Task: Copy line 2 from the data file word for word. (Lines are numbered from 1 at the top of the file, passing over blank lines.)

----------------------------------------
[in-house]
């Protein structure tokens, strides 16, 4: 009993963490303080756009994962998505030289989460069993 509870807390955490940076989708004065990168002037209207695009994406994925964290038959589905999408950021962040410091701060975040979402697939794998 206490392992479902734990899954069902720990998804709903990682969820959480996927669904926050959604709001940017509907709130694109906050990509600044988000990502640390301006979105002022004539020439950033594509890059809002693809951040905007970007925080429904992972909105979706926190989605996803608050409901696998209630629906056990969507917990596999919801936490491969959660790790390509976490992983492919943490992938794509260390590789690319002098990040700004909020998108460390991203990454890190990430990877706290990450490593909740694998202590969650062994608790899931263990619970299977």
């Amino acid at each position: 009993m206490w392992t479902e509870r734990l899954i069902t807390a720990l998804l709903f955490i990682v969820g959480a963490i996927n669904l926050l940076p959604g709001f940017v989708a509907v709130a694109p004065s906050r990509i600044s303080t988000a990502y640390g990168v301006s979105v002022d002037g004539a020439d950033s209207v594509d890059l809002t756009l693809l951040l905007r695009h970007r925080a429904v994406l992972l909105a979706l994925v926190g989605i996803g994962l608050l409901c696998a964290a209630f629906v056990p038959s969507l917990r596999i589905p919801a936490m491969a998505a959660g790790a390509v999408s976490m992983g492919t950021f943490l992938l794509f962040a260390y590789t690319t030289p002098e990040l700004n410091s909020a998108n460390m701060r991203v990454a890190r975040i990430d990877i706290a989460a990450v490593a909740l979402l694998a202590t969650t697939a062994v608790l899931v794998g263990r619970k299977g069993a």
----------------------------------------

């Protein structure tokens, strides 16, 4: 009993963490303080756009994962998505030289989460069993 509870807390955490940076989708004065990168002037209207695009994406994925964290038959589905999408950021962040410091701060975040979402697939794998 206490392992479902734990899954069902720990998804709903990682969820959480996927669904926050959604709001940017509907709130694109906050990509600044988000990502640390301006979105002022004539020439950033594509890059809002693809951040905007970007925080429904992972909105979706926190989605996803608050409901696998209630629906056990969507917990596999919801936490491969959660790790390509976490992983492919943490992938794509260390590789690319002098990040700004909020998108460390991203990454890190990430990877706290990450490593909740694998202590969650062994608790899931263990619970299977």